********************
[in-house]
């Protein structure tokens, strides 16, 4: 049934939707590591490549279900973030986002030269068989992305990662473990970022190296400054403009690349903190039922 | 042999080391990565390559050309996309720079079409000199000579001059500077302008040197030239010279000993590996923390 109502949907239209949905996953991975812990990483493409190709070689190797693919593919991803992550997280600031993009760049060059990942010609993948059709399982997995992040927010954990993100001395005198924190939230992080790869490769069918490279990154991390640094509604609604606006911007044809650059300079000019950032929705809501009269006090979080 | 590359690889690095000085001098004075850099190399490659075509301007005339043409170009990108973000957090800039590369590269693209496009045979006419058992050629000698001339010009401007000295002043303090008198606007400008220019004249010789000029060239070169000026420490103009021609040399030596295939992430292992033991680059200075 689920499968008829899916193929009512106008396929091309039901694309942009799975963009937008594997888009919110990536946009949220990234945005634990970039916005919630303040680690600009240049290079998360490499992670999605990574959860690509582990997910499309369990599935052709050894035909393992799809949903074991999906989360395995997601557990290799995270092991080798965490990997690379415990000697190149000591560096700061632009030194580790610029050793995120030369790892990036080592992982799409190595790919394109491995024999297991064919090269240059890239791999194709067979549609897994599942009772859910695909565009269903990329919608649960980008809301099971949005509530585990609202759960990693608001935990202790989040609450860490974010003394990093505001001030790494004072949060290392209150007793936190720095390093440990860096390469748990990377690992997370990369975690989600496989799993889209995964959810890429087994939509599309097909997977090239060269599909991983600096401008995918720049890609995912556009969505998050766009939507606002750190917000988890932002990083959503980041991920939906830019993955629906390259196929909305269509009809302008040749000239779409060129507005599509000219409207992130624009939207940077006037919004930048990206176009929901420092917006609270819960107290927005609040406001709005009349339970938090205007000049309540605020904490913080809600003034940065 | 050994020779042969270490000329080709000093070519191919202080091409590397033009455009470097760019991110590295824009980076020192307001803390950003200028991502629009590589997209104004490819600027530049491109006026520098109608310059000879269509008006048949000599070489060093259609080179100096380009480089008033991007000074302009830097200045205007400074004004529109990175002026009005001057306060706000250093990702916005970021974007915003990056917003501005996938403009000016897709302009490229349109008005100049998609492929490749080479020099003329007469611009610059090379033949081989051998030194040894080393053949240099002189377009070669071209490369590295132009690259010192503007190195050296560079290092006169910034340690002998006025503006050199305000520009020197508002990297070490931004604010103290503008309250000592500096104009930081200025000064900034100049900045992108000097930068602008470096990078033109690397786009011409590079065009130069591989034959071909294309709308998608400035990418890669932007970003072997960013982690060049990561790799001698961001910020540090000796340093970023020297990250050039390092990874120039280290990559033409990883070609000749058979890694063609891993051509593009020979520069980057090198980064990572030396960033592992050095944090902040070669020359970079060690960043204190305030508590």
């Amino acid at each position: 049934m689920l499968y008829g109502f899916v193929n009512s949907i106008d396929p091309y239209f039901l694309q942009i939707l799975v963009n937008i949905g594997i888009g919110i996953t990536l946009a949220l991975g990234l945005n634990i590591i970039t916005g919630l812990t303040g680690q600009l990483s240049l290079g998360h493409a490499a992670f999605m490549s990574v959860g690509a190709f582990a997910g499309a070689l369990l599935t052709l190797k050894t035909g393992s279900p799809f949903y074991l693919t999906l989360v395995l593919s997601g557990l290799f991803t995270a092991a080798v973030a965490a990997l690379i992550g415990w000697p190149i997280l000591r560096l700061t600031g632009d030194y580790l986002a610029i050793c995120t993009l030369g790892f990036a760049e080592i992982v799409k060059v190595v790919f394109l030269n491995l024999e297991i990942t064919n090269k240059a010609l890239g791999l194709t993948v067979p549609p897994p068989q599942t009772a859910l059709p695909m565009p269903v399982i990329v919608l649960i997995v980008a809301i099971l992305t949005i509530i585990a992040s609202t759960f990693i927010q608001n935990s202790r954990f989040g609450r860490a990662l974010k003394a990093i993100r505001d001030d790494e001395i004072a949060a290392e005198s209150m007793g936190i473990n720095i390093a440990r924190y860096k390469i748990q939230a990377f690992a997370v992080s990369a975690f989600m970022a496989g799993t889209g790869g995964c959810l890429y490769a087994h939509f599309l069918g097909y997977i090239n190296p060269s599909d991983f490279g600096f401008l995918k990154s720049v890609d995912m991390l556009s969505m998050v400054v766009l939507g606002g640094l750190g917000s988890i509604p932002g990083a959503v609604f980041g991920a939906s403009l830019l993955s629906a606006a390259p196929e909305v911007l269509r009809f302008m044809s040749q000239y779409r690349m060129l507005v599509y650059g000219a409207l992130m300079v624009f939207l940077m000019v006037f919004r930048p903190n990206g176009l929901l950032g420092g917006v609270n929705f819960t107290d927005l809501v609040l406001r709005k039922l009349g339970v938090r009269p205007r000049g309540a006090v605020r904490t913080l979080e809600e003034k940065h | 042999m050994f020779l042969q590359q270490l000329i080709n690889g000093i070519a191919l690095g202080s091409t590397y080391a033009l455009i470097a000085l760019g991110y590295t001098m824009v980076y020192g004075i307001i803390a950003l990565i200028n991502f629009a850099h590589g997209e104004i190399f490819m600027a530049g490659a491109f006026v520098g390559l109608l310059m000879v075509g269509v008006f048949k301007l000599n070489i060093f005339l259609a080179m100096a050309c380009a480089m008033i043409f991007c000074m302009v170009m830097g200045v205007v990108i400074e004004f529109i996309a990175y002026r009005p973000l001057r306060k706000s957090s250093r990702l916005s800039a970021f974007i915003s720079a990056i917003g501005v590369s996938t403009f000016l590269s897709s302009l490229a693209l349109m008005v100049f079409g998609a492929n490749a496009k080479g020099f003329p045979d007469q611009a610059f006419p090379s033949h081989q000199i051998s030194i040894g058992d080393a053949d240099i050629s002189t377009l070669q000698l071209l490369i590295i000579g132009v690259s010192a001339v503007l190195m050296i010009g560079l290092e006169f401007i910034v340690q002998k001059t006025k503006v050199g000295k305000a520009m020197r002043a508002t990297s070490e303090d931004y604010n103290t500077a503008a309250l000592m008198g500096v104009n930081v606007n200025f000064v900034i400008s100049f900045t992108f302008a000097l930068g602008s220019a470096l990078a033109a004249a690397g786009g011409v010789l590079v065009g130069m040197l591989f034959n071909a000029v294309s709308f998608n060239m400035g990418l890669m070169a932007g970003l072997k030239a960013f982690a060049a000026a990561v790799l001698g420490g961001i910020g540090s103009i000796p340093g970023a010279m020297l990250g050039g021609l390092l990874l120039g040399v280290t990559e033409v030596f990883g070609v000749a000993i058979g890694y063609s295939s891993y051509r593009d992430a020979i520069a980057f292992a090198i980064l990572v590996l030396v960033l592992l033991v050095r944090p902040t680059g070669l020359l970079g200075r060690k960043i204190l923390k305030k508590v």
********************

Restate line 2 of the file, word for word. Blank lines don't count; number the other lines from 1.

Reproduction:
């Protein structure tokens, strides 16, 4: 049934939707590591490549279900973030986002030269068989992305990662473990970022190296400054403009690349903190039922 | 042999080391990565390559050309996309720079079409000199000579001059500077302008040197030239010279000993590996923390 109502949907239209949905996953991975812990990483493409190709070689190797693919593919991803992550997280600031993009760049060059990942010609993948059709399982997995992040927010954990993100001395005198924190939230992080790869490769069918490279990154991390640094509604609604606006911007044809650059300079000019950032929705809501009269006090979080 | 590359690889690095000085001098004075850099190399490659075509301007005339043409170009990108973000957090800039590369590269693209496009045979006419058992050629000698001339010009401007000295002043303090008198606007400008220019004249010789000029060239070169000026420490103009021609040399030596295939992430292992033991680059200075 689920499968008829899916193929009512106008396929091309039901694309942009799975963009937008594997888009919110990536946009949220990234945005634990970039916005919630303040680690600009240049290079998360490499992670999605990574959860690509582990997910499309369990599935052709050894035909393992799809949903074991999906989360395995997601557990290799995270092991080798965490990997690379415990000697190149000591560096700061632009030194580790610029050793995120030369790892990036080592992982799409190595790919394109491995024999297991064919090269240059890239791999194709067979549609897994599942009772859910695909565009269903990329919608649960980008809301099971949005509530585990609202759960990693608001935990202790989040609450860490974010003394990093505001001030790494004072949060290392209150007793936190720095390093440990860096390469748990990377690992997370990369975690989600496989799993889209995964959810890429087994939509599309097909997977090239060269599909991983600096401008995918720049890609995912556009969505998050766009939507606002750190917000988890932002990083959503980041991920939906830019993955629906390259196929909305269509009809302008040749000239779409060129507005599509000219409207992130624009939207940077006037919004930048990206176009929901420092917006609270819960107290927005609040406001709005009349339970938090205007000049309540605020904490913080809600003034940065 | 050994020779042969270490000329080709000093070519191919202080091409590397033009455009470097760019991110590295824009980076020192307001803390950003200028991502629009590589997209104004490819600027530049491109006026520098109608310059000879269509008006048949000599070489060093259609080179100096380009480089008033991007000074302009830097200045205007400074004004529109990175002026009005001057306060706000250093990702916005970021974007915003990056917003501005996938403009000016897709302009490229349109008005100049998609492929490749080479020099003329007469611009610059090379033949081989051998030194040894080393053949240099002189377009070669071209490369590295132009690259010192503007190195050296560079290092006169910034340690002998006025503006050199305000520009020197508002990297070490931004604010103290503008309250000592500096104009930081200025000064900034100049900045992108000097930068602008470096990078033109690397786009011409590079065009130069591989034959071909294309709308998608400035990418890669932007970003072997960013982690060049990561790799001698961001910020540090000796340093970023020297990250050039390092990874120039280290990559033409990883070609000749058979890694063609891993051509593009020979520069980057090198980064990572030396960033592992050095944090902040070669020359970079060690960043204190305030508590």